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Albany Pine Bush A Vital Habitat To Rare Butterflies

As many Capital Region residents know, the Albany Pine Bush Preserve is home to a rare type of butterfly called the Karner blue. But the unique landscape is also home to a species that the federal government wants to know more about.

Inside the Truax Barrens at the Albany Pine Bush Preserve, Conservation Director Neil Gifford stands on a sandy path.

Looking across a green, brushy landscape, there are scrub oak plants about a yard tall and scraggly-looking pitch pines. One of the largest scrub oak-pine barrens in the country, Gifford says this area is home to a variety of animal species.

“Prairie warblers, indigo buntings, brown thrashers, and a number of reptiles and amphibians like spotted turtle, box turtles, spadefoot toad, which is a desert toad.”

And of course the Karner blue butterfly.  A tiny, cerulean flyer comes in for a landing.

“Is it a he?”

“It’s a he.”

“It’s a he. And he’s hanging out right on the cuff of my jeans, on my boot right now.”

The adult female Karner blue lays its eggs on a plant called wild blue lupine. It’s also the only plant its caterpillars eat.

Here, in early June, blue patches of lupine flowers stand out amid the green scrub. In the distance, there’s a plume of smoke, as workers with the Pine Bush Preserve Commission start a prescribed fire. Gifford says without the fires, the landscape and its wild blue lupine cannot remain.

“Fire has been on this landscape in ecological time for tens of thousands of years. And this site has existed for a pitch pine-scrub oak barren for thousands and thousands of years as a result of that relatively frequent wildland fire.”

Thanks to the Pine Bush Preserve Commission’s work, the Karner blue’s population was declared recovered four years ago.

But we’re also on the lookout for another rare species, the frosted elfin, a small brown butterfly.

Gifford explains that both species make use of different parts of the wild blue lupine, a plant which has seed pods, similar to peas.

“As the pods develop, the threatened frosted elfin butterfly lays its eggs on the pods. And that’s how the two species, Karner blues and frosted elfin, share the same resource, or the same plant. One feeds exclusively as a caterpillar on the seed pods, the other eats principally the leaves.”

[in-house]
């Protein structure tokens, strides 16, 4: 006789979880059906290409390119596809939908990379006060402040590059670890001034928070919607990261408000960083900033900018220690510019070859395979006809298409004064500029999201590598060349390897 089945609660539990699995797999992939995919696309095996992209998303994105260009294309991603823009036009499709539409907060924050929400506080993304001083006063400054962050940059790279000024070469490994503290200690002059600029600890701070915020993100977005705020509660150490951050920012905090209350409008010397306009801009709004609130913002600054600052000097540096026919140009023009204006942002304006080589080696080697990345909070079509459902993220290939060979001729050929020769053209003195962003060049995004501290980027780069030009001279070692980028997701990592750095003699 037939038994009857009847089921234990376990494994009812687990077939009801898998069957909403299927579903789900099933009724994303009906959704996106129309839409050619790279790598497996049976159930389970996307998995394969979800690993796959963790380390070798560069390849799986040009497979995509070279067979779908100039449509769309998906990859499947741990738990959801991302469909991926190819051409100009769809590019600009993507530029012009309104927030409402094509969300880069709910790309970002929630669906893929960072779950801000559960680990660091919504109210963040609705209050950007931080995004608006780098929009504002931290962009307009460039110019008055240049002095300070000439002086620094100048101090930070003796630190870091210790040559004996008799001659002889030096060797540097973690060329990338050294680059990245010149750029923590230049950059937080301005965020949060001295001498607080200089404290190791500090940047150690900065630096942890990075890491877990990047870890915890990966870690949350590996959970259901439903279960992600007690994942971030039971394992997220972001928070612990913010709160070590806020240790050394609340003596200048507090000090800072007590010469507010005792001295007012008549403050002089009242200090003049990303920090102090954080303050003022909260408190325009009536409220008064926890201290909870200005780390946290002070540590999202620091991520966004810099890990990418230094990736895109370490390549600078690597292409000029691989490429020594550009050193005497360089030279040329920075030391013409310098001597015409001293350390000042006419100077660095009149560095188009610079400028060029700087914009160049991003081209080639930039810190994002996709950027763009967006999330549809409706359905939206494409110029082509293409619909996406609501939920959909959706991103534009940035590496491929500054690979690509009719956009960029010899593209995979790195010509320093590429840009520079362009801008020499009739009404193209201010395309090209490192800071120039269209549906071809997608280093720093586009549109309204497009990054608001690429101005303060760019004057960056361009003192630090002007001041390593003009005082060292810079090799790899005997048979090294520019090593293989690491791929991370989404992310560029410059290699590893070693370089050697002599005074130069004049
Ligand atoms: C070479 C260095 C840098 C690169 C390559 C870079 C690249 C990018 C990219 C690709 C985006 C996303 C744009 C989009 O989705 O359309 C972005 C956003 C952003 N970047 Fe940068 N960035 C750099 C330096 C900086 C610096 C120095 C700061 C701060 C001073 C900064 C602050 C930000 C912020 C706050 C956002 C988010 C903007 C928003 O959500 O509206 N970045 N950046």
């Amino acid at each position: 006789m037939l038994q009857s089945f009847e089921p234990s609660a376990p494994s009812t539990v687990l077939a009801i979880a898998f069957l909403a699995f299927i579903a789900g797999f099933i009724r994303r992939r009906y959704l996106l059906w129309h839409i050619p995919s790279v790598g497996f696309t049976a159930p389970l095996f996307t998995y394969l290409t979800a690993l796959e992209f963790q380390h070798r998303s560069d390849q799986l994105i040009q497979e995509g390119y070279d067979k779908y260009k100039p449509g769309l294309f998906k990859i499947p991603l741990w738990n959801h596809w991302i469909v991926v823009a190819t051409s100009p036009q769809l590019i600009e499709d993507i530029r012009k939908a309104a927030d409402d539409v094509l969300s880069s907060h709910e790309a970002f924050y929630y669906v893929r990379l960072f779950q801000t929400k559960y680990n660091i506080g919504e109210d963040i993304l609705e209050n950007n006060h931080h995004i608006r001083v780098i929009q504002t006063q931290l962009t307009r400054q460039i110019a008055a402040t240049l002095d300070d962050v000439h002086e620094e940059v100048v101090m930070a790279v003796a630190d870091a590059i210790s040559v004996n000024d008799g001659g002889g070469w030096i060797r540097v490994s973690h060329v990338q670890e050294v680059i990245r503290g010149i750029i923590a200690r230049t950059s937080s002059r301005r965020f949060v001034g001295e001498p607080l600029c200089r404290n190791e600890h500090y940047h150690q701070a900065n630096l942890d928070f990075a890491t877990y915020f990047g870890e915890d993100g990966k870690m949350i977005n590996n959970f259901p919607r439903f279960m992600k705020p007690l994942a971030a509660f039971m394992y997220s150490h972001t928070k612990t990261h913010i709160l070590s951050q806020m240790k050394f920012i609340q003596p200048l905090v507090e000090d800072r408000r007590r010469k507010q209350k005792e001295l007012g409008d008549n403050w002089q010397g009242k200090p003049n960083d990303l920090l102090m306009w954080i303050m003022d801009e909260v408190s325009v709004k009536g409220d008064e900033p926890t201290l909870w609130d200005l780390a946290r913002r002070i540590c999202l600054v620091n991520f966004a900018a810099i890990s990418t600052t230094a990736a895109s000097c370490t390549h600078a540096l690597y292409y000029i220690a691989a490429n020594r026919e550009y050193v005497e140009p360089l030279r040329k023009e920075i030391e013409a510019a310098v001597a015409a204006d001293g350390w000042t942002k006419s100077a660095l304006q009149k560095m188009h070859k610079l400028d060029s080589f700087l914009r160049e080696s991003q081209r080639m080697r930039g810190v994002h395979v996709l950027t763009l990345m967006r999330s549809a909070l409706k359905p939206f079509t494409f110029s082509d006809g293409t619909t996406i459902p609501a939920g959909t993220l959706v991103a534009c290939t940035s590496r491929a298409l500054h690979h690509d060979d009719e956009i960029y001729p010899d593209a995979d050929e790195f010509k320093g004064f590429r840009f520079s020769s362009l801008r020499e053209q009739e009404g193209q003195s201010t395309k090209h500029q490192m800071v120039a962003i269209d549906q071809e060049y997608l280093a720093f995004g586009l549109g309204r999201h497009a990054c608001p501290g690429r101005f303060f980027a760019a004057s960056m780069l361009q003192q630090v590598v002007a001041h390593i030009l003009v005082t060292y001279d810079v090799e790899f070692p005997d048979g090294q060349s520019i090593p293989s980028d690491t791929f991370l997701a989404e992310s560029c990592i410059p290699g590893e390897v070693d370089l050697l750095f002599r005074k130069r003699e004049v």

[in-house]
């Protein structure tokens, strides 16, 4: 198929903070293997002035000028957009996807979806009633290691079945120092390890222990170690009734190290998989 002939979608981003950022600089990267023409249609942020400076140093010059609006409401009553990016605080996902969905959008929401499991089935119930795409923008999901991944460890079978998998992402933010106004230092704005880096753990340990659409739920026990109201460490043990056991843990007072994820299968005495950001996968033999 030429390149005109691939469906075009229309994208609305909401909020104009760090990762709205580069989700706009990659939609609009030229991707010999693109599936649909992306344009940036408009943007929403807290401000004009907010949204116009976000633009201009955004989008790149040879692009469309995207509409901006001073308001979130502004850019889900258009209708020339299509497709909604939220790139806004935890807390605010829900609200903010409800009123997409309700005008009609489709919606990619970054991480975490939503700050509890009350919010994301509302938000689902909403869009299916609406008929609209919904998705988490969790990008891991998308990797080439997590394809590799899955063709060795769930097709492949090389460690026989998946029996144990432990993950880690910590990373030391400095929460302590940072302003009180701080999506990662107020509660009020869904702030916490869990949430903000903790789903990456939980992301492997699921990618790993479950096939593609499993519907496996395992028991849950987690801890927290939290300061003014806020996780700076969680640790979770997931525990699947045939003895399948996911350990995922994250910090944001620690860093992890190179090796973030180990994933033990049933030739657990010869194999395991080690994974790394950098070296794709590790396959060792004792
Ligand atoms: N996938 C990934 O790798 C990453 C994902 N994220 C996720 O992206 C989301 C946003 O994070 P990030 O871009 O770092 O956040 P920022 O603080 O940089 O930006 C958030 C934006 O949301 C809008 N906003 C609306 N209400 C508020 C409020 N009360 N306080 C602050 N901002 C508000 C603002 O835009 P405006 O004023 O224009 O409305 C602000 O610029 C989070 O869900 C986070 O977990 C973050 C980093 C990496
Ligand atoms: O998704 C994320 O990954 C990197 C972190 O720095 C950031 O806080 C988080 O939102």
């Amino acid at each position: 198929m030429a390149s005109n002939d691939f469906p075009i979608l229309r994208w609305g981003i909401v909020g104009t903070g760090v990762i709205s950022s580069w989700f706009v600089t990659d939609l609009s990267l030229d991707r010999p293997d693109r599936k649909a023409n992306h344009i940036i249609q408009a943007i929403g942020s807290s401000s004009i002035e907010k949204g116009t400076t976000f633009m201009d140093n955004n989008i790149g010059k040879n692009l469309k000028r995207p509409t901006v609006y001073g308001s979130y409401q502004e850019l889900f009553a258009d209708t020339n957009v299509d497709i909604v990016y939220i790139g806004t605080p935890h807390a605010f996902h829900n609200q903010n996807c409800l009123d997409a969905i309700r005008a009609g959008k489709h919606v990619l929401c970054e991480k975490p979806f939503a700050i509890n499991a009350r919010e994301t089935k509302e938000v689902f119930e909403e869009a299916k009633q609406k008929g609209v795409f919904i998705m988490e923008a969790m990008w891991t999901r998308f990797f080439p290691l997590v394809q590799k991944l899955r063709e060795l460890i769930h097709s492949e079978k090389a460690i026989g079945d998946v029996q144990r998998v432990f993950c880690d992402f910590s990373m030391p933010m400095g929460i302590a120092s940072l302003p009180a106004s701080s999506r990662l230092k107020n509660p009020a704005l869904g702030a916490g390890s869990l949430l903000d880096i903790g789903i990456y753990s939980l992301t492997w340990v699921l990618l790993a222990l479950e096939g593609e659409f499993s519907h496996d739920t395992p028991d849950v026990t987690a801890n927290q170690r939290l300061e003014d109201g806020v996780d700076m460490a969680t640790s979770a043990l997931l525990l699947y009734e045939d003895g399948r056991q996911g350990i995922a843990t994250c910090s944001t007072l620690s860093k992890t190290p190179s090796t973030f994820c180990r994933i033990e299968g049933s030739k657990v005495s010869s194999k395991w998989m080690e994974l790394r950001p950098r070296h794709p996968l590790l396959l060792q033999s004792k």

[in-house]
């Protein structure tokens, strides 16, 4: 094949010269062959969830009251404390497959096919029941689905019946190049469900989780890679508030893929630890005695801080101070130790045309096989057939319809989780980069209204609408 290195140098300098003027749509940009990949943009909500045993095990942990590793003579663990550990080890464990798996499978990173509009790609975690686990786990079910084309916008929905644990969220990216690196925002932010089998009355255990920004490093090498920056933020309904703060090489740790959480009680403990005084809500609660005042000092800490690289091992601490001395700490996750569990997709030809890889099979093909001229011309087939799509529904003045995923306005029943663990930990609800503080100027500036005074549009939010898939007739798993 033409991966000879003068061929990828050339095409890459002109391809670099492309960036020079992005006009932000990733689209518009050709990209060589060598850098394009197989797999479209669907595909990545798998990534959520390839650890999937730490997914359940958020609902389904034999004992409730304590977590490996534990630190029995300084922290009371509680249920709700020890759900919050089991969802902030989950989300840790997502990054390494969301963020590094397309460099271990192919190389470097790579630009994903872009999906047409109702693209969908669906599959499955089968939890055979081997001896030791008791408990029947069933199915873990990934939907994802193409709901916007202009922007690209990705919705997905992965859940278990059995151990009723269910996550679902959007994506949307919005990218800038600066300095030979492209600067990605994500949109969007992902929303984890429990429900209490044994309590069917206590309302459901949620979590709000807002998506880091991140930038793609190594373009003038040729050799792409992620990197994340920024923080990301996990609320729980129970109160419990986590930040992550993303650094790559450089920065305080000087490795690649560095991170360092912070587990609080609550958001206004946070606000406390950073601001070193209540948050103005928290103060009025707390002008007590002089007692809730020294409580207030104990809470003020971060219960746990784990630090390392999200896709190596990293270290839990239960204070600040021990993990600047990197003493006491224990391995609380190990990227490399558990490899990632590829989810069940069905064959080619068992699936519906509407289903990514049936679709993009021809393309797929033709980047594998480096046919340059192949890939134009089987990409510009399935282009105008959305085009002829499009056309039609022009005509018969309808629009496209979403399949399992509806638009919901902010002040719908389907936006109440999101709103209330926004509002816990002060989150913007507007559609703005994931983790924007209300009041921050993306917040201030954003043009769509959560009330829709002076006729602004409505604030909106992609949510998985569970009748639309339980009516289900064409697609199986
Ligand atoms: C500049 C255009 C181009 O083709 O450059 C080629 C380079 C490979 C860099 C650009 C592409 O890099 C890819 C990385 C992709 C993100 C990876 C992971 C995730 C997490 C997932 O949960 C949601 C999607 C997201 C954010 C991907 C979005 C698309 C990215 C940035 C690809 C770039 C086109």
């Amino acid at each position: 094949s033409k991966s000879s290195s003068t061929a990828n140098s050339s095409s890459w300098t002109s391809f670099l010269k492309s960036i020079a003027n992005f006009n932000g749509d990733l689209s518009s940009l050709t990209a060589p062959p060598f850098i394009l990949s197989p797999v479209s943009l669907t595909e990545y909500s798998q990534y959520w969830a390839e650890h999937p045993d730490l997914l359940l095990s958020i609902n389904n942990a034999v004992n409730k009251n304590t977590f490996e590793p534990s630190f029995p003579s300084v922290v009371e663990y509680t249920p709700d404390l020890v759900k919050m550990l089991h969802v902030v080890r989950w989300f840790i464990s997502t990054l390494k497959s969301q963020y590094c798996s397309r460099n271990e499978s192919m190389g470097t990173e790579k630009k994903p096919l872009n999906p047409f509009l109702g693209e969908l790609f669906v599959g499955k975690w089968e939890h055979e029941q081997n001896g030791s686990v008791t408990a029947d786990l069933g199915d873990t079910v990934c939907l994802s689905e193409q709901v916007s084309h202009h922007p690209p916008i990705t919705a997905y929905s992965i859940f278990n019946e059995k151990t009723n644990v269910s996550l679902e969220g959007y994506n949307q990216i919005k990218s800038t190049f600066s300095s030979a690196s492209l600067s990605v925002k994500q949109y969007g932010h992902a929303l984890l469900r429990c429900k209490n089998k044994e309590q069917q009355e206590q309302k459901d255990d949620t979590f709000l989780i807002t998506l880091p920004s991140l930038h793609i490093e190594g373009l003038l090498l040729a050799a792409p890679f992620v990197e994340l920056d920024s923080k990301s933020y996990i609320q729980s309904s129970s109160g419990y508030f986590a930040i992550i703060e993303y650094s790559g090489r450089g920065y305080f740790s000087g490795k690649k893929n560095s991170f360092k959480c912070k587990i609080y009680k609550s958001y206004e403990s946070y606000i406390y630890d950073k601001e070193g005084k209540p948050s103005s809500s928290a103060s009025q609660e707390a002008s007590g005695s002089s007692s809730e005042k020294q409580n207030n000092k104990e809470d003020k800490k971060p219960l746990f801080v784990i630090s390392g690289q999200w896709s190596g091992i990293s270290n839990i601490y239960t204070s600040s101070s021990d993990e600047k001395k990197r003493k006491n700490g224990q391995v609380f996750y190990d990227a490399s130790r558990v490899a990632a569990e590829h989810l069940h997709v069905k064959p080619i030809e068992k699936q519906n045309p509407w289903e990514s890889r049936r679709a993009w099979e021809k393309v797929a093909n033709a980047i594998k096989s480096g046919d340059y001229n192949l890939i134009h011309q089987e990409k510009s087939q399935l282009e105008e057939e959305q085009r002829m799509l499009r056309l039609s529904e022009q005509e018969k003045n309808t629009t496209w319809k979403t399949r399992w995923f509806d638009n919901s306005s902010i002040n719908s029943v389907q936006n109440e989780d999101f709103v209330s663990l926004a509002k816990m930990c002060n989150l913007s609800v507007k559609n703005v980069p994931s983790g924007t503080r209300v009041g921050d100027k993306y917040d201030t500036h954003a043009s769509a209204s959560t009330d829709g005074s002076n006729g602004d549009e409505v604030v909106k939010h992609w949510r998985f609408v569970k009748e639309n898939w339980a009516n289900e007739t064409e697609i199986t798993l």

While both species emerge with the lupine in the spring, we didn’t see any frosted elfin on this day – it’s a little late in their flight season. The adults only live about two or three weeks.

But places like the Pine Bush Preserve are instrumental in understanding more about the species. Today, the federal government is looking to understand more about the frosted elfin in particular.

Robyn Niver is a conservation biologist with the U.S. Fish and Wildlife Service. 

“So enough states had identified this as a species of concern that it came on our radar as ‘Oh, how this is species doing? Is this a species we should also be worried about?’ Kind of at the federal level,” said Niver.

The Fish and Wildlife Service estimates that the condition of nearly 90 percent of frosted elfin populations across the eastern U.S. is unknown. Historically, the frosted elfin, which relies on wild blue lupine and another plant, wild indigo, ranged from the Northeast down to Florida and across to the Midwest.

A decision is expected in 2023 on the federal status of the frosted elfin. So areas like the Pine Bush, where biologists work to preserve shrinking habitat – and engage the public – are important.

“Most federally listed species are on private lands, especially in the East where we don’t have a lot of public land, so having excitement and support for rare species is essential,” said Niver.

Lucas Willard is a news reporter and host at WAMC Northeast Public Radio, which he joined in 2011. He produces and hosts The Best of Our Knowledge and WAMC Listening Party.
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